Infectious Disease

A distribution model for COVID-19 antibody treatments

April 06, 2021

3 min read

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The authors do not report any relevant financial information.

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Clinicians developed a model for the distribution of COVID-19 neutralizing monoclonal antibody treatments that they said could be useful for other major health systems.

In an article published on the Open Forum Infectious Diseases, they examined the assignment and administration of antibody treatments in 35 hospitals and several senior facilities, qualified care facilities, and outpatient providers in the University of Pittsburgh Medical Center (UPMC) health care system.

Ryan Bariola infographic

“In addition to preventive measures such as masks, social distancing and vaccination, as well as the various therapies for the inpatient treatment of COVID-19 patients, passive antibody therapy with monoclonal antibodies offers an option for treating mild to moderate outpatients who can prevent progress towards hospitalization “ Ryan Bariola, MD FIDSA, a clinical associate professor of medicine in UPMC’s Infectious Diseases Department, and colleagues wrote.

“We are awaiting further clinical evidence of the benefits of these compounds for patients. In the meantime, we are sharing our efforts and learning to help everyone do this in a fair and effective way, realizing that this may be a model for distributing other grooming products. “

Healio spoke to Bariola about the distribution model and how it can be applied in other environments.

Healio: What strengths of the distribution network does this article highlight?

Bariola: I think a great strength is that we have worked very hard to develop the infusion center’s capacity for these treatments in every area of ​​Pennsylvania in which we operate. Expecting patients with COVID-19 to travel to a central urban location would have restricted access for many of our patients. The vast majority of our patients are currently in one or two districts of an infusion center. We have also worked with home health services to provide this treatment to patients in their home country who have no transportation or are too frail to travel to an IV center. Finally, we have tried to make the system easier for patients. We proactively call all eligible patients with positive tests in our healthcare system to discuss this option with them, and we have a 1-800 number so patients outside of our system or without a provider to order can call for help .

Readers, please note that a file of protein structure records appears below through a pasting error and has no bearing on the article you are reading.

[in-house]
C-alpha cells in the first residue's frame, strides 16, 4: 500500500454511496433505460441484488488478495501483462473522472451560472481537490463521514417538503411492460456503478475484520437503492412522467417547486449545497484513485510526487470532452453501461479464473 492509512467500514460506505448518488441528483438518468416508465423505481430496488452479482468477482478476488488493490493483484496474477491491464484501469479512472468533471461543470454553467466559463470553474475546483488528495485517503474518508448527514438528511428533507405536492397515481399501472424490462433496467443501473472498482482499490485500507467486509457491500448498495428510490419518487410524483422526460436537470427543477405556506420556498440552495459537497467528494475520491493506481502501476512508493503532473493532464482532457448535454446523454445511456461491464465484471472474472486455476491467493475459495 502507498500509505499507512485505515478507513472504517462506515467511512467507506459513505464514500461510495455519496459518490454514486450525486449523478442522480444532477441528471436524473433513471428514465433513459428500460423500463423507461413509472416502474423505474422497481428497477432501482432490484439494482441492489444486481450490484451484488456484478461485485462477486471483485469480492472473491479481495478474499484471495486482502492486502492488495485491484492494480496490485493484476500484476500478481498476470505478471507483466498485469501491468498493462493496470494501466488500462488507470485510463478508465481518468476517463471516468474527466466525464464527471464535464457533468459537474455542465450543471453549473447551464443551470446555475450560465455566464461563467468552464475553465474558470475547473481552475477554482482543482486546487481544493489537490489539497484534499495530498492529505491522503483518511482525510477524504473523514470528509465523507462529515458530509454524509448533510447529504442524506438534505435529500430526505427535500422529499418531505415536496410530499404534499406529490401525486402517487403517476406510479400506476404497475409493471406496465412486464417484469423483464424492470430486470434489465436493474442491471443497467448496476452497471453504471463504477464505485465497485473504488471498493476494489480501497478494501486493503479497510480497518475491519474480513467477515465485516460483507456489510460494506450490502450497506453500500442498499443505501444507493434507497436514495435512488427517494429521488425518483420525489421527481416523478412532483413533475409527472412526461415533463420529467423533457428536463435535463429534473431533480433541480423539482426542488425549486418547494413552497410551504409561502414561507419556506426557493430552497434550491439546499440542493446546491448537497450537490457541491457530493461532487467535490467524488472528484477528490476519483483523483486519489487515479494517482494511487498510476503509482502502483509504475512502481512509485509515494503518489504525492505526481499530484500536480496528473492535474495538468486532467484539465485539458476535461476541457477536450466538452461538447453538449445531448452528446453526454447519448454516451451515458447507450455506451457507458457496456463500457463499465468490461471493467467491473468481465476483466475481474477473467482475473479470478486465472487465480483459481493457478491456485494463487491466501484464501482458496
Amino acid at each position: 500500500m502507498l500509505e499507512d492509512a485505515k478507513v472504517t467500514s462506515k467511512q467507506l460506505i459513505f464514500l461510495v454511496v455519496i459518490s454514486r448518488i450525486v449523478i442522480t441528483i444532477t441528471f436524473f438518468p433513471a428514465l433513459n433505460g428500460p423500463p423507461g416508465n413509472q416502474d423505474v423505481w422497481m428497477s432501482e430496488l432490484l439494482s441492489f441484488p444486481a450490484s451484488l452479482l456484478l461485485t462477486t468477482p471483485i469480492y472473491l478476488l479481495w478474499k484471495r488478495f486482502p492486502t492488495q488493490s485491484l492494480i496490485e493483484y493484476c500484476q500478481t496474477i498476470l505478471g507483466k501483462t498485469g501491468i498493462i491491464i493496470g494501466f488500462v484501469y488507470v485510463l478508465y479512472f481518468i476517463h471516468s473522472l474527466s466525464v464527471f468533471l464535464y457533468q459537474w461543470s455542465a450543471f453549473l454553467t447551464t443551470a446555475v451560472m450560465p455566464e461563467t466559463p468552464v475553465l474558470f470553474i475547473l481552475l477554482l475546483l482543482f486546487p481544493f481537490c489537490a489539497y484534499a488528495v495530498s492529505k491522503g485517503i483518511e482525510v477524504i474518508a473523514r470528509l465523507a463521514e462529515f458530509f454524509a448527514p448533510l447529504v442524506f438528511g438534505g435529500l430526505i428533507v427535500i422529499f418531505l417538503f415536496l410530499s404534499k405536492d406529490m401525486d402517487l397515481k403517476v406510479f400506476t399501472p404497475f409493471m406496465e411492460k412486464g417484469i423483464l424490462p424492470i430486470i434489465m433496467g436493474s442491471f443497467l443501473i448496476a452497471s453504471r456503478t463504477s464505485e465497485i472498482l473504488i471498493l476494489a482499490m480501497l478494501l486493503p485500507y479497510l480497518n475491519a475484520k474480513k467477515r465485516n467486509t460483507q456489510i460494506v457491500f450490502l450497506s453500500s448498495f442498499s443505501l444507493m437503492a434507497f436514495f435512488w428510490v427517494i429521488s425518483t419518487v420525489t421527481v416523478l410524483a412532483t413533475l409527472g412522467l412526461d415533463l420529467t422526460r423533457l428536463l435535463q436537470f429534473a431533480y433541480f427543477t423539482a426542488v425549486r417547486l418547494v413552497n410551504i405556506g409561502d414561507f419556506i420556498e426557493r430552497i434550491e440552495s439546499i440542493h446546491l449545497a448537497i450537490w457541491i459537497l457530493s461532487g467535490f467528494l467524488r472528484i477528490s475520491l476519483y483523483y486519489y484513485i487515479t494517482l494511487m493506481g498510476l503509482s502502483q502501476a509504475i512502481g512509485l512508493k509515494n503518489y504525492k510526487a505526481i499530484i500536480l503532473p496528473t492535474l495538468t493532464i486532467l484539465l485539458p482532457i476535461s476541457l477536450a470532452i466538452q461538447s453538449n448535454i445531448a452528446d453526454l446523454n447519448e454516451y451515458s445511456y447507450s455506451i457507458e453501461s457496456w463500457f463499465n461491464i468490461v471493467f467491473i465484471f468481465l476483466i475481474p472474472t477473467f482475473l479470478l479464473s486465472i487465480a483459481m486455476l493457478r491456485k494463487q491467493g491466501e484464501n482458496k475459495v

Healio: Can this network be replicated in other areas?

Bariola: I think so. For multi-site healthcare systems, they should strive to decentralize infusions as much as possible and only think outside of their largest center. We identified locations for new stand-up infusion centers when we didn’t have one in a region in which we operate. Infection prevention concerns can be addressed by devoting certain areas of an infusion center to COVID-19 patients or specific hours of the day only to patients with COVID-19. It is also important to make the process easily accessible to patients. Develop an easy-to-navigate process for individual hospitals so that your regional providers and patients can access your system.

The FDA only allows these treatments to be used within 10 days of symptoms appearing, and we think the earlier is better. Limiting time delays is critical. At the same time, we need to ensure that all patients are eligible under the FDA’s emergency clearance, so a quick review process needs to be included. Finally, it is important to let providers and patients know that these treatments are available.

Healio: What specific considerations – geographic, demographic, etc. – need to be made when building a distribution network like this?

Bariola: Think about where your patients live, where your infusion centers are, and where your COVID-19 hotspots are. Make sure that all areas are covered equally with access to an infusion site. Think about the socio-economic factors of the areas in which you operate and remove any barriers to care that may exist in some of these areas. Make sure all the communities you serve are informed about these treatments.

Healio: How have health system administrators adjusted the ever-evolving data and studies on COVID-19 monoclonal antibody treatments?

Bariola: At UPMC we have a group of clinical experts who evaluate all possible treatments for COVID-19 and make system-wide decisions about what should and should not be used. This group will keep abreast of the current medical literature and monitor suitability decisions for these and other treatments. Additionally, we must follow FDA guidelines on how these treatments can be used.

Healio: What improvements can still be made to this distribution network?

Bariola: The biggest area we are working on to improve is awareness from both providers and patients. These treatments can be difficult to draw attention to. The clinical benefits of these treatments are increasing, but some providers are still hesitant given concerns about effectiveness. And with the very proper attention given to vaccination, many citizens are unaware of this option when they become infected.

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